It would be easy to write off Miss You Already, the latest feature from Thirteen and Twilight director Catherine Hardwicke, as your latest run-of-the-mill chick flick. Equal parts comedy, drama, tragedy and inspiration, it is the kind of film that pretty much markets itself as one that will exclude men in its audience. Surprisingly and enjoyably, Miss You Already offers more than the average audience would expect. Drawing on the charismatic and easy chemistry between its two formidable leads, it tries to avoid the swamp of sentiment that so often accompanies films of this type, and does so with moderate success. Mostly poignant but occasionally frustrating, Miss You Already is an examination of life, love and friendship through both the good times and the bad that is full of humor and warmth.
Miss You Already is the story of two life-long best friends, the American-born Jess (Drew Barrymore) and wild British native Milly (Toni Collette, committing to the role both physically and emotionally). Together, the pair has been inseparable since they met as schoolgirls; celebrating first kisses, first loves, the loss of virginity, marriage and having kids. Celebrations, that is, until now, with the lump in Milly’s breast diagnosed as malignant. From here, the movie moves into the very difficult and yet realistic territory of Milly’s treatment and the effect this has on those around her, including Jess, who has just received some exciting yet life-changing news of her own.
Actress and writer Morwenna Banks’ own experience with breast cancer is evident within Miss You Already’s screenplay. Having herself lost three close friends to breast cancer, there is incredible authenticity that comes through in some of the more gut-wrenching and confronting moments Milly experiences as a result of her disease. Indeed, some of the film’s strongest moments come from seeing the utter despair, anger and sadness from its supporting cast as they process Milly’s disease, an experience Banks herself is clearly familiar with. This sense of legitimacy is well maintained by Hardwicke, comfortable in more grown up territory and putting forth an appropriately mature style of direction, striking a delicate balance between tragedy and rom-com while dealing with a heavy subject matter.
Unsurprisingly, the best parts of Miss You Already are the ones that focus on the relationship between its two leads, Collette and Barrymore – both putting in strong turns. In particular, Collette’s performance as the cancer-stricken Milly is nothing short of wonderful. Milly is as selfish as she is ill, as inconsiderate of others as she is wanting of others to make her the center of attention, and the fact that after just under 2 hours you still like her and feel sympathetic towards her is a testament to Collette’s intricate and multi-layered performance. She embraces Milly’s physicality like it is her own, bringing an incredible rawness to the performance that conveys the utter anguish Milly feels as she moves through her diagnosis.
Likewise, as her co-conspirator, Barrymore rounds out the manic and overpowering nature of Milly’s character with her nuanced performance. Perfectly complementing the heightened, dramatic and frenzied character of Milly, Barrymore’s presence is smooth, effortless and calming; every moment she is on screen is an utter delight. Jess’ genuine warmth, unwavering faith and never-ending patience are easily portrayed by Barrymore, making you wish you and your best friend’s relationship was as strong and unbreakable and Jess and Milly’s. In their supporting roles as the pair’s supportive spouses, Dominic Cooper and Paddy Considine are well cast. They are admirably perfect pillars of support and understanding, even when the best of us couldn’t be. Cleverly, both actors imbue their characters with just enough idiosyncrasies to overcome cookie-cutter characterization and become real and flawed characters. They both become meaningful to the audience, particularly in the much needed middle section of the film.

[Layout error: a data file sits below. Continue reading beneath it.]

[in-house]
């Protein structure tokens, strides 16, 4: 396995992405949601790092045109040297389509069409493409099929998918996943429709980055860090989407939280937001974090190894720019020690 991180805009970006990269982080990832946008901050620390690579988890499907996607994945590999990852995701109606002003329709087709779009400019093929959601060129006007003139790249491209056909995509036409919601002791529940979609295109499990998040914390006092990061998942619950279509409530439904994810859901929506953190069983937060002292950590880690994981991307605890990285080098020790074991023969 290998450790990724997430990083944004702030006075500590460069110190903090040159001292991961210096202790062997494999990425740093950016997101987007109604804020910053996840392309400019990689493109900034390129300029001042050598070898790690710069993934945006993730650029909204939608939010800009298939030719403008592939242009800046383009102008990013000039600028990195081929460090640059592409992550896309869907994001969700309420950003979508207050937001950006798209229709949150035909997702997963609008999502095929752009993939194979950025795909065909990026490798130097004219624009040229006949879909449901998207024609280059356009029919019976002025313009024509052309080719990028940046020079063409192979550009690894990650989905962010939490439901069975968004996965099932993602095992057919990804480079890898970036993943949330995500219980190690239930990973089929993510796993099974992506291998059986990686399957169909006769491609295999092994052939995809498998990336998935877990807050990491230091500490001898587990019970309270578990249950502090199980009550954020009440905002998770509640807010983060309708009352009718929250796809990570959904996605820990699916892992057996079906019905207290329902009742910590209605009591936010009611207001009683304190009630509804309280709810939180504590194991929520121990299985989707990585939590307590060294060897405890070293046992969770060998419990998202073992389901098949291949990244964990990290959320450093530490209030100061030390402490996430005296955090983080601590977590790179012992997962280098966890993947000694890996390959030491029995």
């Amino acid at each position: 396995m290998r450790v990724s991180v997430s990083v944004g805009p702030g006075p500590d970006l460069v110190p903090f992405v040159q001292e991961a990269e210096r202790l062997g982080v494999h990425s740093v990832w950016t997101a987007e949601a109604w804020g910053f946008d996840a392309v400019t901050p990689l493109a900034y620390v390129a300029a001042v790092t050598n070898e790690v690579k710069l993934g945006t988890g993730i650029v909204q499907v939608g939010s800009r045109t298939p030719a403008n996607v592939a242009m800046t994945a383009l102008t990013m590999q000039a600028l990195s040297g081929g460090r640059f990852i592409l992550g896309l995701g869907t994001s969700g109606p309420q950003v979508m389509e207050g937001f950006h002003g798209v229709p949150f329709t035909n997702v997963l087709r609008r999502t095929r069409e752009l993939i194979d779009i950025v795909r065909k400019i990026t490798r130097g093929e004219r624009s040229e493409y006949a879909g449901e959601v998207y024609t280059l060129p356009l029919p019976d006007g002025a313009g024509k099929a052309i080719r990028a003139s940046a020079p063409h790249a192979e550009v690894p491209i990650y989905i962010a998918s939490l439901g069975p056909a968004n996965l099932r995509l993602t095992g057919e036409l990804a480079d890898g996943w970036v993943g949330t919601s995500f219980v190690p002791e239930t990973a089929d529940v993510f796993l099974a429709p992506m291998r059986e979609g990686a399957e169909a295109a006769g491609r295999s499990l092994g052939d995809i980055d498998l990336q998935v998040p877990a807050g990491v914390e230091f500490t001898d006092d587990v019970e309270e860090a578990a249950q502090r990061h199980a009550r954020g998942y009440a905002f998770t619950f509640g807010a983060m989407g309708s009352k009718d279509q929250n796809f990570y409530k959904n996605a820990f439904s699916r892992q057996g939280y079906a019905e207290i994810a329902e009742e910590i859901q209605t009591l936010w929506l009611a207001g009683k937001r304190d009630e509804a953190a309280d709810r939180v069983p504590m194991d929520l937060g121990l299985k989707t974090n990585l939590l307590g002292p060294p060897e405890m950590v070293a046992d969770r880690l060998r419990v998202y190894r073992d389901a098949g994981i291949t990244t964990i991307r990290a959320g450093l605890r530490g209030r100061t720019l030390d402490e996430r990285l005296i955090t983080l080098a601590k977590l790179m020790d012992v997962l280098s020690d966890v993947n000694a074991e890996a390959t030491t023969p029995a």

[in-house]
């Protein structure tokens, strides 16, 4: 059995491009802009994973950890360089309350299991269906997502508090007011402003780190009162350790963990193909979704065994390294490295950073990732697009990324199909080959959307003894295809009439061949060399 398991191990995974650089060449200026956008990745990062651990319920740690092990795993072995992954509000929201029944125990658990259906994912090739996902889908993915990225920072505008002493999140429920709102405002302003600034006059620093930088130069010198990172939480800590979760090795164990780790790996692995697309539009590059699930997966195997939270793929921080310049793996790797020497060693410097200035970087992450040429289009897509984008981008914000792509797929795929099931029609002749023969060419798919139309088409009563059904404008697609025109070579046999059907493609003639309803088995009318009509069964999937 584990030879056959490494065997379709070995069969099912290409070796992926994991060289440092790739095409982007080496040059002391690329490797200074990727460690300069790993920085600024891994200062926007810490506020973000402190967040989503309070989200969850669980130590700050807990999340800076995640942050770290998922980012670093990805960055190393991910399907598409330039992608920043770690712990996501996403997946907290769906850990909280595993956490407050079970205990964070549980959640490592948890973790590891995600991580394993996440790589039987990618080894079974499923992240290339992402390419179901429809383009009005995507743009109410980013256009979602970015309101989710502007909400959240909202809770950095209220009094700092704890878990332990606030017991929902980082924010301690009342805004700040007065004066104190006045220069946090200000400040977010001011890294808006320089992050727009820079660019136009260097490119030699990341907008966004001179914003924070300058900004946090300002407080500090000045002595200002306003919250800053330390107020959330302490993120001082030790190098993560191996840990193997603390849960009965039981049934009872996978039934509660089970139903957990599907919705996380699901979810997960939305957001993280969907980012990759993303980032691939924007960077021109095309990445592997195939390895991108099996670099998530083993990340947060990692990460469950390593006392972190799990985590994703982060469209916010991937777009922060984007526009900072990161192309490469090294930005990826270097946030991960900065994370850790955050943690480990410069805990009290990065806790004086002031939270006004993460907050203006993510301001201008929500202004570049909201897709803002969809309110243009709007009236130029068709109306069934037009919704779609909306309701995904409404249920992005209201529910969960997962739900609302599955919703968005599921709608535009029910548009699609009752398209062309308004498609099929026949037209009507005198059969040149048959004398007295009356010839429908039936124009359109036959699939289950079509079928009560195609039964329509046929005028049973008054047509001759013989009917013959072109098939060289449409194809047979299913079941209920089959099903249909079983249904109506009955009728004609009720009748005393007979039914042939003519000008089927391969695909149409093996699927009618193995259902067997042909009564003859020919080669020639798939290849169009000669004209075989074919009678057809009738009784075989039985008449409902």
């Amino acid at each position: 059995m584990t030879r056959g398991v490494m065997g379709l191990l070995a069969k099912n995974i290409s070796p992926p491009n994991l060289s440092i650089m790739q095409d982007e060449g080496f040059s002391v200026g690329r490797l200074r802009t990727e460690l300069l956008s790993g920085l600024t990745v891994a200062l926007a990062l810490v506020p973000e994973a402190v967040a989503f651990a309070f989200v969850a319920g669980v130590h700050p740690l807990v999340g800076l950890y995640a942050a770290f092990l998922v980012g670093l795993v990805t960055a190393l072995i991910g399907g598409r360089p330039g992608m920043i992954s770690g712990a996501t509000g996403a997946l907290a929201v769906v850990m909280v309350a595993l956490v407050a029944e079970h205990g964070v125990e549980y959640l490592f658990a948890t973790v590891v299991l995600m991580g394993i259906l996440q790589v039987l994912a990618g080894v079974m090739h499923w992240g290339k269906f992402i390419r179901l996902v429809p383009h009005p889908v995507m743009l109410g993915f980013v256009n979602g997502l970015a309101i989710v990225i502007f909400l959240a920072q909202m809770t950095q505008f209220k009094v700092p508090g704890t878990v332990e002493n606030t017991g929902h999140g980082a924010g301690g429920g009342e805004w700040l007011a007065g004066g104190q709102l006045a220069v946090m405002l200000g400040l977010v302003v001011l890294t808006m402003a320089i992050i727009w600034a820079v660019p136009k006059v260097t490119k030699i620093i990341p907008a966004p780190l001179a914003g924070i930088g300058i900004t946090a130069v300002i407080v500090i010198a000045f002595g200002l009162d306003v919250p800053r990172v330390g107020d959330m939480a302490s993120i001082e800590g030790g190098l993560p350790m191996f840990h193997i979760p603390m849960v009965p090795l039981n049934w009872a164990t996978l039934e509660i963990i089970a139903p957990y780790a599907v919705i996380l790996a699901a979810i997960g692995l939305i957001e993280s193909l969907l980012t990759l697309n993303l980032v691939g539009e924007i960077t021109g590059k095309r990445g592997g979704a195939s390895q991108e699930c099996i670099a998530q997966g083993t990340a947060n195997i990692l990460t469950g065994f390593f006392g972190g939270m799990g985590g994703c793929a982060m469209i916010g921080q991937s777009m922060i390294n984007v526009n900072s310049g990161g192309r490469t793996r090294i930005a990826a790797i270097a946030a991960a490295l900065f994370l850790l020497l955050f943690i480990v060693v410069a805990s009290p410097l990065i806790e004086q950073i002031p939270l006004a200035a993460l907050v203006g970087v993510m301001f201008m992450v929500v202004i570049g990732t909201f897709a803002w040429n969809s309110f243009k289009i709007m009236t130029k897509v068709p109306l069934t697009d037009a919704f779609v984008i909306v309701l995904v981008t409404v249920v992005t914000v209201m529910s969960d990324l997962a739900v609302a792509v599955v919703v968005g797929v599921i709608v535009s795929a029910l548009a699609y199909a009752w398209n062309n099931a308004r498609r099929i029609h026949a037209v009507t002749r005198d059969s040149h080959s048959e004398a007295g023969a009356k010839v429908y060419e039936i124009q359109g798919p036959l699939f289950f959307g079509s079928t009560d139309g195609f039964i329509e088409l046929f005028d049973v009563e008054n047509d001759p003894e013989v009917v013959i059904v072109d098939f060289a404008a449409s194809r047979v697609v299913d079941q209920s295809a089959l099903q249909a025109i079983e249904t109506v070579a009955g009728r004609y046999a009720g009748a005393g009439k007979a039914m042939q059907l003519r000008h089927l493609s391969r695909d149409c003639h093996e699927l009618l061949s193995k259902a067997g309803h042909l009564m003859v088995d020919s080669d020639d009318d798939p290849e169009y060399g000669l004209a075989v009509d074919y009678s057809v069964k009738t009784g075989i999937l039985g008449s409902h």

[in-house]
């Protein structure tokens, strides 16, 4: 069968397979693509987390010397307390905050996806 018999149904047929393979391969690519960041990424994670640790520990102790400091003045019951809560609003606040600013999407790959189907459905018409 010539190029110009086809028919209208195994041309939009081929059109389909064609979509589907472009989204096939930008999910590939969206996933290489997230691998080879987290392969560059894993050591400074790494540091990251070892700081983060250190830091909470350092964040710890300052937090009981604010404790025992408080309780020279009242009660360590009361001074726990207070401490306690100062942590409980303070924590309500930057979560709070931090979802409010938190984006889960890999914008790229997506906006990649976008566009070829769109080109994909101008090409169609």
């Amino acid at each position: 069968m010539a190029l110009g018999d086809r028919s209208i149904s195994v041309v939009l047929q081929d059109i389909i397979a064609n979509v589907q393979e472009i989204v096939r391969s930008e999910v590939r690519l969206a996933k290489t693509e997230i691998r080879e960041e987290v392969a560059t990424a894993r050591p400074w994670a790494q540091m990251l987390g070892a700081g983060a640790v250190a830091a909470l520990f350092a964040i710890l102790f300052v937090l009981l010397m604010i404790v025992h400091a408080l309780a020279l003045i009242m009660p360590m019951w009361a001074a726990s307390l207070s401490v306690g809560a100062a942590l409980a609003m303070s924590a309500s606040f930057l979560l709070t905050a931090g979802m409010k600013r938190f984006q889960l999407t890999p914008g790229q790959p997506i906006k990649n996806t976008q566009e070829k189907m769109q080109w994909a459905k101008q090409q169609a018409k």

In fact, the only real issue with Miss You Already is its sag in the second act. Despite its valiant efforts, the film is overcome with the typical swamp of emotions that often accompany ‘cancer’ films, as Milly succumbs to her seemingly overwhelming desire to throw herself a pity party. As Milly wallows, so too does the film, suffocating from a certain aimlessness in the lead up to the conflict that establishes the third act. Whilst it is unfair to accuse the film of being overdrawn, there is a certain lull that comes as the film tries to justify Milly’s overindulgence. This, however, is a minor criticism, seeing as momentum improves greatly in the latter stages.
Although perhaps not as funny as it thinks it is, Miss You Already is a vivid, amusing and refreshingly frank discussion of the brutal effects that cancer has on love, life, friendships, relationships and sex. For anyone who is being treated for cancer or knows someone who is being treated, the movie will hit close to home and arouse some heart-wrenching memories. For the younger female audience who is yet to consider the issues discussed, the film is an eye-opener, and more than enough to make you want to call your best friend as soon as it is over.
This is a stylish, energetic and beautiful film about female friendship, and its success is in no small part thanks to the performances of its two charismatic leads. Together, Barrymore and Collette are completely believable and relatable, engaging audiences until the very last scene in fits of laughter and sadness. It’s the kind of chick flick that we have missed for some time, and something we already wish we could see more of.
THE REEL SCORE: 7/10